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Data from: Ecoacoustic indices as proxies for biodiversity on temperate reefs

Citation

Harris, Sydney A.; Shears, Nick T.; Radford, Craig A. (2017), Data from: Ecoacoustic indices as proxies for biodiversity on temperate reefs, Dryad, Dataset, https://doi.org/10.5061/dryad.0t2c8

Abstract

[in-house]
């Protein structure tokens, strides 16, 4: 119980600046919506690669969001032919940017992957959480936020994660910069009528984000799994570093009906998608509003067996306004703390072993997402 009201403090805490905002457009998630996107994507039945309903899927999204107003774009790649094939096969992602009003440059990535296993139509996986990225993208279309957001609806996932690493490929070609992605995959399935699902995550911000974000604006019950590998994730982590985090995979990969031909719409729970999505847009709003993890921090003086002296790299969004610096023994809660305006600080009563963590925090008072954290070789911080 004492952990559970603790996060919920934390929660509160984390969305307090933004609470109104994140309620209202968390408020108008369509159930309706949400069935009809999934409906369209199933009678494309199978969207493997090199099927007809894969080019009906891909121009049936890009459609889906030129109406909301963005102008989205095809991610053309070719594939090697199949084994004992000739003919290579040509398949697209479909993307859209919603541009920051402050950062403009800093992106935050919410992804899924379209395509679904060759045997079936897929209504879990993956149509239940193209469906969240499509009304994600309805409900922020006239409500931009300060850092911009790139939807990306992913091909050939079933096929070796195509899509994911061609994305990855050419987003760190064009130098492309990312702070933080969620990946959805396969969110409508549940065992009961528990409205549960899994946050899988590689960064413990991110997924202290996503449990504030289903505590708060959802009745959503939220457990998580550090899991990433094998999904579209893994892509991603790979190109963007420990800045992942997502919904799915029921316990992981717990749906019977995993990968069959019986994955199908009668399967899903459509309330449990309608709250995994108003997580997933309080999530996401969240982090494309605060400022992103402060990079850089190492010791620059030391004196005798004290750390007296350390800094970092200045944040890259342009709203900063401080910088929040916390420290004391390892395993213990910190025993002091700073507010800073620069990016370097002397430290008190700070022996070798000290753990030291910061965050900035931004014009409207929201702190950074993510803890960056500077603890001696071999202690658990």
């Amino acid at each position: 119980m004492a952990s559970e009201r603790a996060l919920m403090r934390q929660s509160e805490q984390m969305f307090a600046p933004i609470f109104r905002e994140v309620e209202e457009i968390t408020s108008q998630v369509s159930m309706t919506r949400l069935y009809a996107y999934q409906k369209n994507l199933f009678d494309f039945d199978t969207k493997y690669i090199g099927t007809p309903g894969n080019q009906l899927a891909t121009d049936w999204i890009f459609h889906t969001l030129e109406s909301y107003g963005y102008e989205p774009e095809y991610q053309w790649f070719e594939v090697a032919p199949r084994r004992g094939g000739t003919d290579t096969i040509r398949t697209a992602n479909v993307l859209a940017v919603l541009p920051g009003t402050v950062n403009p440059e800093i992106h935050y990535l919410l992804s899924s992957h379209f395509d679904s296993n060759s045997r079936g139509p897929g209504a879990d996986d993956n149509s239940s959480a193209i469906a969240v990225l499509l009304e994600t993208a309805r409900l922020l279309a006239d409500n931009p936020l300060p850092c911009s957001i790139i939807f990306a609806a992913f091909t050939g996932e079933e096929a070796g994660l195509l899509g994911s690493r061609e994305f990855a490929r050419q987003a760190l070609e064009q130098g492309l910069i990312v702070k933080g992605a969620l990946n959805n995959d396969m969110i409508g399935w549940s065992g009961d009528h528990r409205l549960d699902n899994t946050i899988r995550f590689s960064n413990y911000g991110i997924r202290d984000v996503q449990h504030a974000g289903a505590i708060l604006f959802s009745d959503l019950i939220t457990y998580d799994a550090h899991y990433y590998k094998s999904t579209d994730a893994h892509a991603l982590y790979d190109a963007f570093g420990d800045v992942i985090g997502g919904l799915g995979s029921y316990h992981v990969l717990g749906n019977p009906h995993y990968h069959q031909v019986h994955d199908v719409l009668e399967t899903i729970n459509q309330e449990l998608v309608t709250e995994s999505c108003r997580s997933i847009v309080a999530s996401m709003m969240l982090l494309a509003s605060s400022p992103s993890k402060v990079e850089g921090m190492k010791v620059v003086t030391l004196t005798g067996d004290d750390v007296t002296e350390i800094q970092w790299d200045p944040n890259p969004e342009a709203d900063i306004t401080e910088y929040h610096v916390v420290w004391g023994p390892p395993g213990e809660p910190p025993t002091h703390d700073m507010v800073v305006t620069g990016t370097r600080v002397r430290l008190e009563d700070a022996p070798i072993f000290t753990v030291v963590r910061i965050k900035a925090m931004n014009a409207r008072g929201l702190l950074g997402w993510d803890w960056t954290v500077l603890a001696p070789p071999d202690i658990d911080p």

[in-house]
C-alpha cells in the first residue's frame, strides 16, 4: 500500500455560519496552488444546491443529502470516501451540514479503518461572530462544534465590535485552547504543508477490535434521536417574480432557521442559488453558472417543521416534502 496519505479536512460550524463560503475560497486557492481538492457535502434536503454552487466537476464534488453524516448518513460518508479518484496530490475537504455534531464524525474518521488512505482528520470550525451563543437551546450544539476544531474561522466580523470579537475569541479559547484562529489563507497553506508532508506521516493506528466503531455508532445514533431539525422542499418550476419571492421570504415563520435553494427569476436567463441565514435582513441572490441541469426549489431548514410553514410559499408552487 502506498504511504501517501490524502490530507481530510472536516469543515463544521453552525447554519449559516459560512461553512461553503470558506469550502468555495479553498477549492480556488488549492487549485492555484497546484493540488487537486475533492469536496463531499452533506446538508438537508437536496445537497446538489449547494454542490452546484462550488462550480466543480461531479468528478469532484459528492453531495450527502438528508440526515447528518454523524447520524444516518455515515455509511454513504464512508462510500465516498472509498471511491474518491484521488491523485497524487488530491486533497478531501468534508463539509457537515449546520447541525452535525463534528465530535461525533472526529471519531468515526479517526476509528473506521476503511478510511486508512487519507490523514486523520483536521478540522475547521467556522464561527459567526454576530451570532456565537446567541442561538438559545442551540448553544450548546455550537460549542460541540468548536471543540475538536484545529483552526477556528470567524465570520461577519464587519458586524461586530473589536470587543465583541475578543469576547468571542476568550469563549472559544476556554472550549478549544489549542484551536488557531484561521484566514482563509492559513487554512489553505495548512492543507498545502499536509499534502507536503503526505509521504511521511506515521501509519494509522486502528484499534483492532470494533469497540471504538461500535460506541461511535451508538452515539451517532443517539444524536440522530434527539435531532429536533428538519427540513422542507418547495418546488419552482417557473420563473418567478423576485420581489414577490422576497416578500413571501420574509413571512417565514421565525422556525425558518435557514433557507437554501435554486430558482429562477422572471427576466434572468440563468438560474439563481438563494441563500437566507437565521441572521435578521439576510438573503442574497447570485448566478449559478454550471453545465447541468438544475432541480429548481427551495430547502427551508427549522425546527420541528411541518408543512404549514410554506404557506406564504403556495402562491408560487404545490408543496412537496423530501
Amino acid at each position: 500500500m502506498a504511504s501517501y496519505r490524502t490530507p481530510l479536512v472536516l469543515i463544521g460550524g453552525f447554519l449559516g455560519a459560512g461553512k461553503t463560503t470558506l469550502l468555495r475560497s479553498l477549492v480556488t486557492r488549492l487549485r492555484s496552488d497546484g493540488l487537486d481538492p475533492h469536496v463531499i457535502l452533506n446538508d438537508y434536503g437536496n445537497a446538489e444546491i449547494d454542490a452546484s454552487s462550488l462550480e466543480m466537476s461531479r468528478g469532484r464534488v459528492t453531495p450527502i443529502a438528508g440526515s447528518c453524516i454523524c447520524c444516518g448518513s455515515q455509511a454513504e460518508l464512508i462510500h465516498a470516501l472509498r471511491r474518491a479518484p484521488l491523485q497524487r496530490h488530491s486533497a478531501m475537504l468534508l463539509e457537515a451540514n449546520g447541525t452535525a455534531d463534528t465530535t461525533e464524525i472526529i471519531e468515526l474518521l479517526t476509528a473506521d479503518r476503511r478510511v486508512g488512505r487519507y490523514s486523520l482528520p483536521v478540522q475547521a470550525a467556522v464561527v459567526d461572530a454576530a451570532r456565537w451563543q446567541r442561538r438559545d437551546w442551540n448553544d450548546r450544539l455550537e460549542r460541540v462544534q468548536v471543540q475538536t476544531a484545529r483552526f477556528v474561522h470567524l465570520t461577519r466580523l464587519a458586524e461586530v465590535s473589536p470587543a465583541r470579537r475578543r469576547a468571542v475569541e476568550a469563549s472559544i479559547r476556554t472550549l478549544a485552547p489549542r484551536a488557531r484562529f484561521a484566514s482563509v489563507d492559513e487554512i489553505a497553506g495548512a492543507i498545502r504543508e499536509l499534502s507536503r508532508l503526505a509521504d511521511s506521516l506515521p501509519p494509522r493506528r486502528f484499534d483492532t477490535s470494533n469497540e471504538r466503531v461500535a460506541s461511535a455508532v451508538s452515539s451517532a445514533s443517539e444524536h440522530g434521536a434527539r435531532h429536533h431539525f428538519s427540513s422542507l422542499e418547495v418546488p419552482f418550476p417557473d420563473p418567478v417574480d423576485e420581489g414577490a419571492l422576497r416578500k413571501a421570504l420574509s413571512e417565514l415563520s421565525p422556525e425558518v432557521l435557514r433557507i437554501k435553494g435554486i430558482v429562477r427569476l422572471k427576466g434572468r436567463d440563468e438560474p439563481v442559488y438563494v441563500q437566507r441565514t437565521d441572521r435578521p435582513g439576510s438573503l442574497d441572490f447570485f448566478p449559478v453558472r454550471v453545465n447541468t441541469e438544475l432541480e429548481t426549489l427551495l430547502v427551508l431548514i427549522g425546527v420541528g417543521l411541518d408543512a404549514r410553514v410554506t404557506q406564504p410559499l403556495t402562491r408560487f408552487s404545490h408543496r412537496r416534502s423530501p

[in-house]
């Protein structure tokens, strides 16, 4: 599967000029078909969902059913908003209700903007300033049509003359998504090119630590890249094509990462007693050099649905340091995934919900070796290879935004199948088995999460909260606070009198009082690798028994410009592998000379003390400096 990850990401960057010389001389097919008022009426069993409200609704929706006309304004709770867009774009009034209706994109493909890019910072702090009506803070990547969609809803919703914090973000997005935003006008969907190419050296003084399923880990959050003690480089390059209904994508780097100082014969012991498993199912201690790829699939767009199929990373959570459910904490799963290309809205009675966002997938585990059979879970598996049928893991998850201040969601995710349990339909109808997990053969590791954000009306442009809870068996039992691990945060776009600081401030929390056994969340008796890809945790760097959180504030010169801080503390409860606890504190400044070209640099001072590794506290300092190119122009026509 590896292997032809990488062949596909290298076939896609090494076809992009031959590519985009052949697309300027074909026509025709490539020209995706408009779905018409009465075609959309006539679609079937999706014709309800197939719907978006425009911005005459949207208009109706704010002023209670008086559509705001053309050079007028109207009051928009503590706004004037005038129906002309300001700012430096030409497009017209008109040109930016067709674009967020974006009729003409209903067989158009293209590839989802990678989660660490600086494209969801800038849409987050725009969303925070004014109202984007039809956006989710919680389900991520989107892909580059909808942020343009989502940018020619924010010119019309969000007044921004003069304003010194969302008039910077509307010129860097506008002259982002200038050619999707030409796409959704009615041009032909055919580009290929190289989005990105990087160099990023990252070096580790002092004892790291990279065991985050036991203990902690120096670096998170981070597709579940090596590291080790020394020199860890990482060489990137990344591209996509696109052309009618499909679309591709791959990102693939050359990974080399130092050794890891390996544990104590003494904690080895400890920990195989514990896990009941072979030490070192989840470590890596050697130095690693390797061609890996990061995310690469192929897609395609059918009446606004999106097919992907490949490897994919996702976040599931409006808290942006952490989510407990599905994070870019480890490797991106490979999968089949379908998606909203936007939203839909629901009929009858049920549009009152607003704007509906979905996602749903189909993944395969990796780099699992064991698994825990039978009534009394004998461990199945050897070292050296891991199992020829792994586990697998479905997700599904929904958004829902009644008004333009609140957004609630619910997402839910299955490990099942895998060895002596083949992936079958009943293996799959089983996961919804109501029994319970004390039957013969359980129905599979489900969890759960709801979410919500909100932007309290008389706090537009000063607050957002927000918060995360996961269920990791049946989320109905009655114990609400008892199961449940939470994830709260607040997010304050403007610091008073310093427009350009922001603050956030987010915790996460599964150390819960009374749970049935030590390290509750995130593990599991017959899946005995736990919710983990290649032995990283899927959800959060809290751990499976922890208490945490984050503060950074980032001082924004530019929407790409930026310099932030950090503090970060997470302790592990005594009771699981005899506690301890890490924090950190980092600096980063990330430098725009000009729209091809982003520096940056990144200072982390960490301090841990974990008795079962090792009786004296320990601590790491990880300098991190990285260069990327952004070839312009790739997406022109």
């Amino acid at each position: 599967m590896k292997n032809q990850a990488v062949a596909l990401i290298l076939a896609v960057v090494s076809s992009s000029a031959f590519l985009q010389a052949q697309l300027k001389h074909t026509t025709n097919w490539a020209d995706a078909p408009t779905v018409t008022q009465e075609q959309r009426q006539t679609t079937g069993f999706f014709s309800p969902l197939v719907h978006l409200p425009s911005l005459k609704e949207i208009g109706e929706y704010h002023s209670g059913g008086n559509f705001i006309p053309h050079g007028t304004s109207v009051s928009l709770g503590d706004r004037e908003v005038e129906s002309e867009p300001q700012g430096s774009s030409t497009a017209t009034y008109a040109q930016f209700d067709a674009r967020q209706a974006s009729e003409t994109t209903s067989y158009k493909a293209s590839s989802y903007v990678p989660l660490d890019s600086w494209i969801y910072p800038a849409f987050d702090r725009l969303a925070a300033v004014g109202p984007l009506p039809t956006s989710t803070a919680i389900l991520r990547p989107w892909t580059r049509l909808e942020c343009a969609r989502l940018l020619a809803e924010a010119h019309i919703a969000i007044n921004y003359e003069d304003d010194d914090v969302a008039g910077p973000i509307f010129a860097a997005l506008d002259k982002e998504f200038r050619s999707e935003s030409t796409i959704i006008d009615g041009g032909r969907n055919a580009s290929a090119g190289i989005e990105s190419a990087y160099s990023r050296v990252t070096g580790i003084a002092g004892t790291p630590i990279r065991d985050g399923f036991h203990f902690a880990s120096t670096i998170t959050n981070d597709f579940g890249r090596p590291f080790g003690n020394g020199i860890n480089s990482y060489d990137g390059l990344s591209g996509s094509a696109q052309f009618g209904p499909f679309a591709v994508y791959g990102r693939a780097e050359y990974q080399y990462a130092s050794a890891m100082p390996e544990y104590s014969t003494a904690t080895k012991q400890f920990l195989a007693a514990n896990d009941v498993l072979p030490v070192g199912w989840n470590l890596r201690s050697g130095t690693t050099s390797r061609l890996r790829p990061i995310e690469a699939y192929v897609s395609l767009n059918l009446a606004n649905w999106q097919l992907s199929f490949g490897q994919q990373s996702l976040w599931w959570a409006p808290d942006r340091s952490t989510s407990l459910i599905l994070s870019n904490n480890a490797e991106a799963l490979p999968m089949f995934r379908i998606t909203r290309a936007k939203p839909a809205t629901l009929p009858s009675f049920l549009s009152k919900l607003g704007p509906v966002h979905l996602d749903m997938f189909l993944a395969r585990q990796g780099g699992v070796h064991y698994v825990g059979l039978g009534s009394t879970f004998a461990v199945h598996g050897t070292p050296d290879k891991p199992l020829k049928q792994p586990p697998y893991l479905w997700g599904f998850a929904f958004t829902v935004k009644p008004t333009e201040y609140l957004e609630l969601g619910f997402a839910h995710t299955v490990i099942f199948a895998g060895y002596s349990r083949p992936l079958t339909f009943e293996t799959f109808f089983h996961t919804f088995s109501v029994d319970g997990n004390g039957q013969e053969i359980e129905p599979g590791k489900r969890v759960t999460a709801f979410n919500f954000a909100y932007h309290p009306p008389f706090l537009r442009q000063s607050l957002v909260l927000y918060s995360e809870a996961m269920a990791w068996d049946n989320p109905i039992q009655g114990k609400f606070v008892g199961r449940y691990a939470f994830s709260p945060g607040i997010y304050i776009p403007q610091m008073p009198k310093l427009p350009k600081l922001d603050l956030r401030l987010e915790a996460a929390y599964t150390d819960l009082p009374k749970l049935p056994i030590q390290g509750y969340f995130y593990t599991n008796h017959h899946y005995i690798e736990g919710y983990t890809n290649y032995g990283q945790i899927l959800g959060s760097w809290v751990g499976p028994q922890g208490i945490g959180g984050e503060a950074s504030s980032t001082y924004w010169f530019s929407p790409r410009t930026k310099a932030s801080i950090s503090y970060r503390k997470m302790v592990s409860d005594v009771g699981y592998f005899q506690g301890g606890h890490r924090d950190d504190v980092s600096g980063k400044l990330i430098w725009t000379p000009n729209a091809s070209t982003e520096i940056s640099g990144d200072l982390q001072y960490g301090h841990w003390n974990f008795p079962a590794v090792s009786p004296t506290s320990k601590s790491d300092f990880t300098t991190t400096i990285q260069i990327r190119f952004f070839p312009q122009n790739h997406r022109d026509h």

Diversity measurement techniques can present logistical and financial obstacles to conservation efforts. Ecoacoustics has recently emerged as a promising solution to these issues, providing a mechanism for measuring diversity using acoustic indices, which have proven to be beneficial in terrestrial habitats. This study investigates the application of acoustic measures as a tool for quick and effective marine diversity monitoring via direct, in situ comparison of ecoacoustics indices with species assemblage diversity measures from temperate rocky reefs. Acoustic recordings and visual surveys of reef fish abundance were collected at nine sites in north-eastern New Zealand. Three ecoacoustic indices originally developed for terrestrial use were then compared to three species assemblage diversity measures and compared using Pearson correlations. Additionally, four criteria for successful ecoacoustic indices were developed and tested as a means of standardizing future evaluation and use of acoustic indices: (i) positive correlations between species diversity and ecoacoustic indices in relevant frequency ranges, (ii) robustness to changes in spectral resolution, (iii) robustness to the presence of natural noise interference (i.e. wind) and (iv) robustness to the presence of anthropogenic noise. Acoustic Complexity Index (ACI) was significantly correlated with Pielou's Evenness (J′) and Shannon's index (H′). Neither Acoustic Richness (AR) nor ACI was impacted by changes in spectral resolution, but values of the Acoustic Entropy Index (H) increased significantly between fast Fourier transformation (FFT) sizes 512 and 1024. H was consistently positively correlated with both H′ and estimated number of species (S) above a spectral resolution of c. 140·6 Hz (FFT size 1024). Wind did not affect any of the acoustic indices. As anthropogenic noise was included in these investigations, both ACI and H were considered robust to its presence. While AR failed to meet all four criteria for a successful ecoacoustic indices, both ACI and H appeared to be appropriate for use on temperate reefs. In a time of accelerated global diversity loss, these two ecoacoustic indices show strong potential for use as efficient, non-invasive marine diversity measures.

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